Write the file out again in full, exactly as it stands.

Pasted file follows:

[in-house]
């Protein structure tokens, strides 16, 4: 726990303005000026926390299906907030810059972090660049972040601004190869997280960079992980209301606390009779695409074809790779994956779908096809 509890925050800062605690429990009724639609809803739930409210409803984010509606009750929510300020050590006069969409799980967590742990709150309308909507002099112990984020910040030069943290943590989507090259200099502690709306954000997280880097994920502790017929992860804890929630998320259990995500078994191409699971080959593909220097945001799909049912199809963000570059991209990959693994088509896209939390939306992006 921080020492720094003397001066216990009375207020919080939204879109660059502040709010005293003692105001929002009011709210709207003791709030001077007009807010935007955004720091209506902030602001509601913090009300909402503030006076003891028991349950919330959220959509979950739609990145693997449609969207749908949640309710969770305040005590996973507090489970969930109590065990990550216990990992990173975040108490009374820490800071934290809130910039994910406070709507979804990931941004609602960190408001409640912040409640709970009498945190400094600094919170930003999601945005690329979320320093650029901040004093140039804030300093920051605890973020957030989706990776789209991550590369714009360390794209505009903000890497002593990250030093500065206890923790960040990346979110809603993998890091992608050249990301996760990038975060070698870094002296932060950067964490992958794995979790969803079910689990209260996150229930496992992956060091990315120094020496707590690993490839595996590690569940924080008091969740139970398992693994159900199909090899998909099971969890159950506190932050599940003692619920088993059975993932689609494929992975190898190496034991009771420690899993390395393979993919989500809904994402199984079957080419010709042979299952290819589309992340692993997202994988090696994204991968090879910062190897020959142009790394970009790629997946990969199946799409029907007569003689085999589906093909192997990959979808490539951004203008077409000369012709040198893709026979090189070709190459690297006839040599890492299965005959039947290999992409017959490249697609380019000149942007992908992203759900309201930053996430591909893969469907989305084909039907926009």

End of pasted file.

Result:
[in-house]
């Protein structure tokens, strides 16, 4: 726990303005000026926390299906907030810059972090660049972040601004190869997280960079992980209301606390009779695409074809790779994956779908096809 509890925050800062605690429990009724639609809803739930409210409803984010509606009750929510300020050590006069969409799980967590742990709150309308909507002099112990984020910040030069943290943590989507090259200099502690709306954000997280880097994920502790017929992860804890929630998320259990995500078994191409699971080959593909220097945001799909049912199809963000570059991209990959693994088509896209939390939306992006 921080020492720094003397001066216990009375207020919080939204879109660059502040709010005293003692105001929002009011709210709207003791709030001077007009807010935007955004720091209506902030602001509601913090009300909402503030006076003891028991349950919330959220959509979950739609990145693997449609969207749908949640309710969770305040005590996973507090489970969930109590065990990550216990990992990173975040108490009374820490800071934290809130910039994910406070709507979804990931941004609602960190408001409640912040409640709970009498945190400094600094919170930003999601945005690329979320320093650029901040004093140039804030300093920051605890973020957030989706990776789209991550590369714009360390794209505009903000890497002593990250030093500065206890923790960040990346979110809603993998890091992608050249990301996760990038975060070698870094002296932060950067964490992958794995979790969803079910689990209260996150229930496992992956060091990315120094020496707590690993490839595996590690569940924080008091969740139970398992693994159900199909090899998909099971969890159950506190932050599940003692619920088993059975993932689609494929992975190898190496034991009771420690899993390395393979993919989500809904994402199984079957080419010709042979299952290819589309992340692993997202994988090696994204991968090879910062190897020959142009790394970009790629997946990969199946799409029907007569003689085999589906093909192997990959979808490539951004203008077409000369012709040198893709026979090189070709190459690297006839040599890492299965005959039947290999992409017959490249697609380019000149942007992908992203759900309201930053996430591909893969469907989305084909039907926009």